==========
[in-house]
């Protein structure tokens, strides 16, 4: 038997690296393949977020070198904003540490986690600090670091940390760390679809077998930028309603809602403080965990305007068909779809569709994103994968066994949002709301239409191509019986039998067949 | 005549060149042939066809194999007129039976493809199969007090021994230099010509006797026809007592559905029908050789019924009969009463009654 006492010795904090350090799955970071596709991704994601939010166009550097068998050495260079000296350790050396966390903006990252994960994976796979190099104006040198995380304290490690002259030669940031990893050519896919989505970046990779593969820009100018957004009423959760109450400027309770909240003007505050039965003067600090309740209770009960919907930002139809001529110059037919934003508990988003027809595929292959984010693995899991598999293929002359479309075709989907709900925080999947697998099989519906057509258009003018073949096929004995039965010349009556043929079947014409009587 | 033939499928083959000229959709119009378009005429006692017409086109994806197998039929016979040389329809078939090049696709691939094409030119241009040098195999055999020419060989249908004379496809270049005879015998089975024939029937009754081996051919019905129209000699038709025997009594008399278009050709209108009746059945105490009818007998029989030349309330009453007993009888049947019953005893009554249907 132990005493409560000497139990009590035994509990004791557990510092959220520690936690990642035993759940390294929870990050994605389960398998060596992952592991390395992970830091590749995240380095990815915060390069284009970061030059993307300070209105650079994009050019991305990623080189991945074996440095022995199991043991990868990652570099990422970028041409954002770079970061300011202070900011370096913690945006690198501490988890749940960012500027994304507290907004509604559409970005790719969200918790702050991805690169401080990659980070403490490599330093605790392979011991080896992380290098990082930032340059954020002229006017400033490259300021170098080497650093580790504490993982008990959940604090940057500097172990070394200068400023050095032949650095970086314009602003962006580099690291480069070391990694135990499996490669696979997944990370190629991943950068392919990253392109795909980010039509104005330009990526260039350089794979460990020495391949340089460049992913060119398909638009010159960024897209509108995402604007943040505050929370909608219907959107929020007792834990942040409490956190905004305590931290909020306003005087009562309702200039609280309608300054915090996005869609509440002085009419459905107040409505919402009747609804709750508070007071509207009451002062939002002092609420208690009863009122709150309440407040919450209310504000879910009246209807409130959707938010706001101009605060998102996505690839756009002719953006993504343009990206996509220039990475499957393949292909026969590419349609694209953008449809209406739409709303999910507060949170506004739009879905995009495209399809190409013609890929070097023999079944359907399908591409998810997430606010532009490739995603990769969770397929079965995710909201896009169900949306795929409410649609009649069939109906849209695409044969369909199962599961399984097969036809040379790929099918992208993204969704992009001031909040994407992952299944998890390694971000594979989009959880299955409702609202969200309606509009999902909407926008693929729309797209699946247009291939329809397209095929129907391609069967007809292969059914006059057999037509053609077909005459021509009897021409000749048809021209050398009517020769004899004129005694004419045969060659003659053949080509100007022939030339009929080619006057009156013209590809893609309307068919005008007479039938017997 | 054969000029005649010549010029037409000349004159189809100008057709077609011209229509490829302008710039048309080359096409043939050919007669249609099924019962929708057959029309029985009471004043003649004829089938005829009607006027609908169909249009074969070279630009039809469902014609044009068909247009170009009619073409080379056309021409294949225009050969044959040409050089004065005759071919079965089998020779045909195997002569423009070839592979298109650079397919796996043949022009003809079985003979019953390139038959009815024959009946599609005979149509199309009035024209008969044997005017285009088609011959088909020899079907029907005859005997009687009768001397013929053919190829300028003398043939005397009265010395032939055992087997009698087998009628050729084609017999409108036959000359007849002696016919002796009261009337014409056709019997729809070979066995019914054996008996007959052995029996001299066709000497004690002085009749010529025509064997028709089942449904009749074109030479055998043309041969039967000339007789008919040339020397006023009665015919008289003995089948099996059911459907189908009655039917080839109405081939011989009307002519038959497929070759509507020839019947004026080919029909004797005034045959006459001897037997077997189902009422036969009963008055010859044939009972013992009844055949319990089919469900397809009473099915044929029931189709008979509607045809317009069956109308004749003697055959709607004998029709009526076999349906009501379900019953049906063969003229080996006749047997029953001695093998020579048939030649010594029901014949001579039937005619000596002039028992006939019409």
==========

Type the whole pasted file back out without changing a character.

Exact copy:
[in-house]
């Protein structure tokens, strides 16, 4: 038997690296393949977020070198904003540490986690600090670091940390760390679809077998930028309603809602403080965990305007068909779809569709994103994968066994949002709301239409191509019986039998067949 | 005549060149042939066809194999007129039976493809199969007090021994230099010509006797026809007592559905029908050789019924009969009463009654 006492010795904090350090799955970071596709991704994601939010166009550097068998050495260079000296350790050396966390903006990252994960994976796979190099104006040198995380304290490690002259030669940031990893050519896919989505970046990779593969820009100018957004009423959760109450400027309770909240003007505050039965003067600090309740209770009960919907930002139809001529110059037919934003508990988003027809595929292959984010693995899991598999293929002359479309075709989907709900925080999947697998099989519906057509258009003018073949096929004995039965010349009556043929079947014409009587 | 033939499928083959000229959709119009378009005429006692017409086109994806197998039929016979040389329809078939090049696709691939094409030119241009040098195999055999020419060989249908004379496809270049005879015998089975024939029937009754081996051919019905129209000699038709025997009594008399278009050709209108009746059945105490009818007998029989030349309330009453007993009888049947019953005893009554249907 132990005493409560000497139990009590035994509990004791557990510092959220520690936690990642035993759940390294929870990050994605389960398998060596992952592991390395992970830091590749995240380095990815915060390069284009970061030059993307300070209105650079994009050019991305990623080189991945074996440095022995199991043991990868990652570099990422970028041409954002770079970061300011202070900011370096913690945006690198501490988890749940960012500027994304507290907004509604559409970005790719969200918790702050991805690169401080990659980070403490490599330093605790392979011991080896992380290098990082930032340059954020002229006017400033490259300021170098080497650093580790504490993982008990959940604090940057500097172990070394200068400023050095032949650095970086314009602003962006580099690291480069070391990694135990499996490669696979997944990370190629991943950068392919990253392109795909980010039509104005330009990526260039350089794979460990020495391949340089460049992913060119398909638009010159960024897209509108995402604007943040505050929370909608219907959107929020007792834990942040409490956190905004305590931290909020306003005087009562309702200039609280309608300054915090996005869609509440002085009419459905107040409505919402009747609804709750508070007071509207009451002062939002002092609420208690009863009122709150309440407040919450209310504000879910009246209807409130959707938010706001101009605060998102996505690839756009002719953006993504343009990206996509220039990475499957393949292909026969590419349609694209953008449809209406739409709303999910507060949170506004739009879905995009495209399809190409013609890929070097023999079944359907399908591409998810997430606010532009490739995603990769969770397929079965995710909201896009169900949306795929409410649609009649069939109906849209695409044969369909199962599961399984097969036809040379790929099918992208993204969704992009001031909040994407992952299944998890390694971000594979989009959880299955409702609202969200309606509009999902909407926008693929729309797209699946247009291939329809397209095929129907391609069967007809292969059914006059057999037509053609077909005459021509009897021409000749048809021209050398009517020769004899004129005694004419045969060659003659053949080509100007022939030339009929080619006057009156013209590809893609309307068919005008007479039938017997 | 054969000029005649010549010029037409000349004159189809100008057709077609011209229509490829302008710039048309080359096409043939050919007669249609099924019962929708057959029309029985009471004043003649004829089938005829009607006027609908169909249009074969070279630009039809469902014609044009068909247009170009009619073409080379056309021409294949225009050969044959040409050089004065005759071919079965089998020779045909195997002569423009070839592979298109650079397919796996043949022009003809079985003979019953390139038959009815024959009946599609005979149509199309009035024209008969044997005017285009088609011959088909020899079907029907005859005997009687009768001397013929053919190829300028003398043939005397009265010395032939055992087997009698087998009628050729084609017999409108036959000359007849002696016919002796009261009337014409056709019997729809070979066995019914054996008996007959052995029996001299066709000497004690002085009749010529025509064997028709089942449904009749074109030479055998043309041969039967000339007789008919040339020397006023009665015919008289003995089948099996059911459907189908009655039917080839109405081939011989009307002519038959497929070759509507020839019947004026080919029909004797005034045959006459001897037997077997189902009422036969009963008055010859044939009972013992009844055949319990089919469900397809009473099915044929029931189709008979509607045809317009069956109308004749003697055959709607004998029709009526076999349906009501379900019953049906063969003229080996006749047997029953001695093998020579048939030649010594029901014949001579039937005619000596002039028992006939019409």